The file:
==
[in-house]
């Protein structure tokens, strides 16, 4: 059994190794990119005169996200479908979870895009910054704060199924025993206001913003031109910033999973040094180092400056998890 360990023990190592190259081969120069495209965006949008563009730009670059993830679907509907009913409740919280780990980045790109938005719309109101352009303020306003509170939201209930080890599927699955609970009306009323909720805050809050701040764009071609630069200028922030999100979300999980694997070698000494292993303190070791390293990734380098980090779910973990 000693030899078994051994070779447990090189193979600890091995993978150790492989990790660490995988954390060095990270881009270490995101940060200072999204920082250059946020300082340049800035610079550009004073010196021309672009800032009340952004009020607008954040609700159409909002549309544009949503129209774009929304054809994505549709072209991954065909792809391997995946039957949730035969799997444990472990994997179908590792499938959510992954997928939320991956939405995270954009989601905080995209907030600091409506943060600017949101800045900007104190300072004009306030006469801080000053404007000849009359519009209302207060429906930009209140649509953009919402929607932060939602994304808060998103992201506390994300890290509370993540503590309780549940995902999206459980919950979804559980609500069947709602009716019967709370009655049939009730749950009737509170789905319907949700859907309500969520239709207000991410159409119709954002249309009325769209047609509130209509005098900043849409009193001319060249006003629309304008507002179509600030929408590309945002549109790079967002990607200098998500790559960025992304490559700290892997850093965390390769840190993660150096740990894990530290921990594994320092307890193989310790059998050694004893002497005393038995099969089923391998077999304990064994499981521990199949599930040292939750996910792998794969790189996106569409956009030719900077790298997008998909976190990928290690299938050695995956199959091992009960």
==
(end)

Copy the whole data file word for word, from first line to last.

[in-house]
């Protein structure tokens, strides 16, 4: 059994190794990119005169996200479908979870895009910054704060199924025993206001913003031109910033999973040094180092400056998890 360990023990190592190259081969120069495209965006949008563009730009670059993830679907509907009913409740919280780990980045790109938005719309109101352009303020306003509170939201209930080890599927699955609970009306009323909720805050809050701040764009071609630069200028922030999100979300999980694997070698000494292993303190070791390293990734380098980090779910973990 000693030899078994051994070779447990090189193979600890091995993978150790492989990790660490995988954390060095990270881009270490995101940060200072999204920082250059946020300082340049800035610079550009004073010196021309672009800032009340952004009020607008954040609700159409909002549309544009949503129209774009929304054809994505549709072209991954065909792809391997995946039957949730035969799997444990472990994997179908590792499938959510992954997928939320991956939405995270954009989601905080995209907030600091409506943060600017949101800045900007104190300072004009306030006469801080000053404007000849009359519009209302207060429906930009209140649509953009919402929607932060939602994304808060998103992201506390994300890290509370993540503590309780549940995902999206459980919950979804559980609500069947709602009716019967709370009655049939009730749950009737509170789905319907949700859907309500969520239709207000991410159409119709954002249309009325769209047609509130209509005098900043849409009193001319060249006003629309304008507002179509600030929408590309945002549109790079967002990607200098998500790559960025992304490559700290892997850093965390390769840190993660150096740990894990530290921990594994320092307890193989310790059998050694004893002497005393038995099969089923391998077999304990064994499981521990199949599930040292939750996910792998794969790189996106569409956009030719900077790298997008998909976190990928290690299938050695995956199959091992009960």